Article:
Investors say the industry has received three stamps of legitimacy in the past 12 months: Tiger Global Management, a $22bn investment firm, bought a stake in San Jose, California-based cannabis software start-up Green Bits; alcohol giant Constellation Brands bought a 9.9% stake in Canopy Growth; and GW Pharmaceuticals received approval from the US Food and Drug Administration for a cannabis-based epilepsy treatment, the first marijuana-derived medicine to get the green light in the US.

Breaking down stigmas

"Those types of breakthroughs are breaking down stigmas," said Charles Taerk, CE of Toronto-based Faircourt Asset Management, which runs the cannabis-focused UIT Alternative Health Fund. The fund, which has about C$20m Canadian dollars in assets, caters primarily to retail investors.

San Francisco-based Poseidon Asset Management, one of the longest running hedge funds in the cannabis space, said it was seeing tentative interest from bigger institutions but they may not take the plunge until US federal laws change.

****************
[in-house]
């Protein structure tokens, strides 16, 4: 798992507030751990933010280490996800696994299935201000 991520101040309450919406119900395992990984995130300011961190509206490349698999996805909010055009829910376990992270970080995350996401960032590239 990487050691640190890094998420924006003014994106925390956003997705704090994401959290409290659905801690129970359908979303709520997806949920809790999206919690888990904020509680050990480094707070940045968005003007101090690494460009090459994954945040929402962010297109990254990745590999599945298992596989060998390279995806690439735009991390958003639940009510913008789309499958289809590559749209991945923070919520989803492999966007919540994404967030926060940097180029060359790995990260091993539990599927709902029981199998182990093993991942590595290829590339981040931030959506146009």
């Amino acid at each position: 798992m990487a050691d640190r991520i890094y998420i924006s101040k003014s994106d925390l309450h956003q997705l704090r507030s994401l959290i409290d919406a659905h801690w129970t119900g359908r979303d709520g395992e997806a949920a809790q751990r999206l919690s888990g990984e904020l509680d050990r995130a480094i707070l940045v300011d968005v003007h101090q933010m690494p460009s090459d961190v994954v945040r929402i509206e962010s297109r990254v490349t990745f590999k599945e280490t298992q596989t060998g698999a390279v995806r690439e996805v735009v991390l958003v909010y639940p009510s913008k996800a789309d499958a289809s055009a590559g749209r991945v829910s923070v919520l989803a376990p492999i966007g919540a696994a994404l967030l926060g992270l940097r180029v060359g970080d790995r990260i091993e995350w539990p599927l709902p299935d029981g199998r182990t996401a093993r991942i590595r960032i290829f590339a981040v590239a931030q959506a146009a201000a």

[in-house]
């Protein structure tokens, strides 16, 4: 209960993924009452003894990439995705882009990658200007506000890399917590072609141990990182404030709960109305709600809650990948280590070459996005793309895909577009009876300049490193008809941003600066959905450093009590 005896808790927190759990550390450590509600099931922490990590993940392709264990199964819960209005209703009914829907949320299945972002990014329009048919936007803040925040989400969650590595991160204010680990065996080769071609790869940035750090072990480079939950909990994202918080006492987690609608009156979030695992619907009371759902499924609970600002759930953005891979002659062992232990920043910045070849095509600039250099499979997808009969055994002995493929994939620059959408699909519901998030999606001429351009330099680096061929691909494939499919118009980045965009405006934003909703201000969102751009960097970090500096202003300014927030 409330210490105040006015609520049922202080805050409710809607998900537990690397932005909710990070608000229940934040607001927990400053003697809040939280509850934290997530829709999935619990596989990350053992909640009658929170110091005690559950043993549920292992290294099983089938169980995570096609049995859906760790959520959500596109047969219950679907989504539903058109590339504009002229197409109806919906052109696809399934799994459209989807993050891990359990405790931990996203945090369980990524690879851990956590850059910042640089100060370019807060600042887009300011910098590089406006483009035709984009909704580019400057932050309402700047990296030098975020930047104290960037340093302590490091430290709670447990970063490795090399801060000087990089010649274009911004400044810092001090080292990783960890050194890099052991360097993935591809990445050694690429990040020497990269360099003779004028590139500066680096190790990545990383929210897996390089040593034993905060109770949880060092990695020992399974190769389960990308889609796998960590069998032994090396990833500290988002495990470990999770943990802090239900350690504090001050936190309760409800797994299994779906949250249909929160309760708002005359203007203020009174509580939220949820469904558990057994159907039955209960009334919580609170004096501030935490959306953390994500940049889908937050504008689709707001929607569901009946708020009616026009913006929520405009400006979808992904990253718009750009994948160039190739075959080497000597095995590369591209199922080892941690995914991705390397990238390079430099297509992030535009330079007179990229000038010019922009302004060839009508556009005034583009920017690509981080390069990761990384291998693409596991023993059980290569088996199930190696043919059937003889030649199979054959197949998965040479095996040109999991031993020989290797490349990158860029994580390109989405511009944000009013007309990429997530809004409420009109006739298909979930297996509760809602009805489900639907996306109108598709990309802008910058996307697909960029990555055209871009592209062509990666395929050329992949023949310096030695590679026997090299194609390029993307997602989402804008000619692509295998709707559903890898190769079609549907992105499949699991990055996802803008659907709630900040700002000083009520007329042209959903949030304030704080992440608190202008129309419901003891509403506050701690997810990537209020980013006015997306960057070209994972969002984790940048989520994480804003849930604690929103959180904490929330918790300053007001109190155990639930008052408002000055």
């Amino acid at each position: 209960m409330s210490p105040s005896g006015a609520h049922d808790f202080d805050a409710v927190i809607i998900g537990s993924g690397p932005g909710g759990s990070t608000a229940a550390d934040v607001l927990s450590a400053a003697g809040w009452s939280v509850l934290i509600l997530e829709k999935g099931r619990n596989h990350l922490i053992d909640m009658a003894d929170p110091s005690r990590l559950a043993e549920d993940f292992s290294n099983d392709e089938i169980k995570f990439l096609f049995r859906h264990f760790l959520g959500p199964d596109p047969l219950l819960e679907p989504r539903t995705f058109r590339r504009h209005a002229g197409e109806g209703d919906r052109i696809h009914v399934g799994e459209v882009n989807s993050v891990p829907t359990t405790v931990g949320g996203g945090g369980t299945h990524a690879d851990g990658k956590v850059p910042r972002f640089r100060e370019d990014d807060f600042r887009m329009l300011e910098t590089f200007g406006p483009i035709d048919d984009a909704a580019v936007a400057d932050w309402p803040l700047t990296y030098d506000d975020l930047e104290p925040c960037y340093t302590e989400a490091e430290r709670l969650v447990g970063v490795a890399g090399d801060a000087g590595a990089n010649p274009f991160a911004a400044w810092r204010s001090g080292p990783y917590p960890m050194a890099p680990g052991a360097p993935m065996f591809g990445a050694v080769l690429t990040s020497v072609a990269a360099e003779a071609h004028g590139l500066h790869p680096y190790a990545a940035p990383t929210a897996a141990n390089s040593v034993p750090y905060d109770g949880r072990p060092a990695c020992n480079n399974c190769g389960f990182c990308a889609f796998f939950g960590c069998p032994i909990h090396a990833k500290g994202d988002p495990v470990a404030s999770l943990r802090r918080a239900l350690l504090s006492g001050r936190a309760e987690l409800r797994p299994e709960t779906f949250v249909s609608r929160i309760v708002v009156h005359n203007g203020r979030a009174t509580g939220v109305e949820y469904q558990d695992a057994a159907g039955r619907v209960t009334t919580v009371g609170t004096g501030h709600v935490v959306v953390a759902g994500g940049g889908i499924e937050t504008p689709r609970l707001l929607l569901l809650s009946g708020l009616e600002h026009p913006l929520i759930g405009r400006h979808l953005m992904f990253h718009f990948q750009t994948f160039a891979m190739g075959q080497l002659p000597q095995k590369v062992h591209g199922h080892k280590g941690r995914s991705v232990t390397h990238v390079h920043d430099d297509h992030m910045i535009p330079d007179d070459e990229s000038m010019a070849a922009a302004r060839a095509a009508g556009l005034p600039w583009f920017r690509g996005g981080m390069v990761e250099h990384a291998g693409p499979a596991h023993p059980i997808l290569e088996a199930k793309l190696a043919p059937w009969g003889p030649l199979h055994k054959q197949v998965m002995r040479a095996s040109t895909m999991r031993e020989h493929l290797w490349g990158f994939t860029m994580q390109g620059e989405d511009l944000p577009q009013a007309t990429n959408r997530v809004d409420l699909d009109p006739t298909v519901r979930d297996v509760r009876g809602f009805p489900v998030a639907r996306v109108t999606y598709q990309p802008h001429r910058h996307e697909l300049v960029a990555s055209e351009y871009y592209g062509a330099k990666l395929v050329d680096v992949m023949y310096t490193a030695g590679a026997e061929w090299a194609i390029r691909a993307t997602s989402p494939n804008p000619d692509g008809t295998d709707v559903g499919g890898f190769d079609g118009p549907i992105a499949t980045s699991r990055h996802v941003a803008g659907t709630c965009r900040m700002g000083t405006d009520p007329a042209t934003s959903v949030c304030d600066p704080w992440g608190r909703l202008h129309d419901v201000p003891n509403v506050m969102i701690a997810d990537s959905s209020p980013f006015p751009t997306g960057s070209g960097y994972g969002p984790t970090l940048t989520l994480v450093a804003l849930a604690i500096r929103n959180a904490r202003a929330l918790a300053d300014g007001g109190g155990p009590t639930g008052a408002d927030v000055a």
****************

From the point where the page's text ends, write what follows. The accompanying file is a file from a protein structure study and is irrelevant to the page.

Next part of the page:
"They’re all interested in getting educated but they don’t feel necessarily compelled to jump in yet," said Morgan Paxhia, who co-founded and co-manages Poseidon with his sister Emily. "We’re just trying to build those relationships for when they do."

Another factor keeping the biggest investors away from the space is that most cannabis firms were still relatively small, Kaden said.

"The reality is the Blackstones of the world can’t make this a core part of their business because it’s not going to move the needle for them," he said. "They have to be able to deploy $1bn to move the needle and right now it’s hard to deploy a couple hundred million."

It may only be a matter of time. There are at least 91 publicly traded companies in Canada with a combined market value of more than C$30bn.

"I find this space so exciting, it’s like getting involved in liquor right before prohibition’s about to be eliminated," said Navy Capital chief financial officer Kevin Gahwyler.

Bloomberg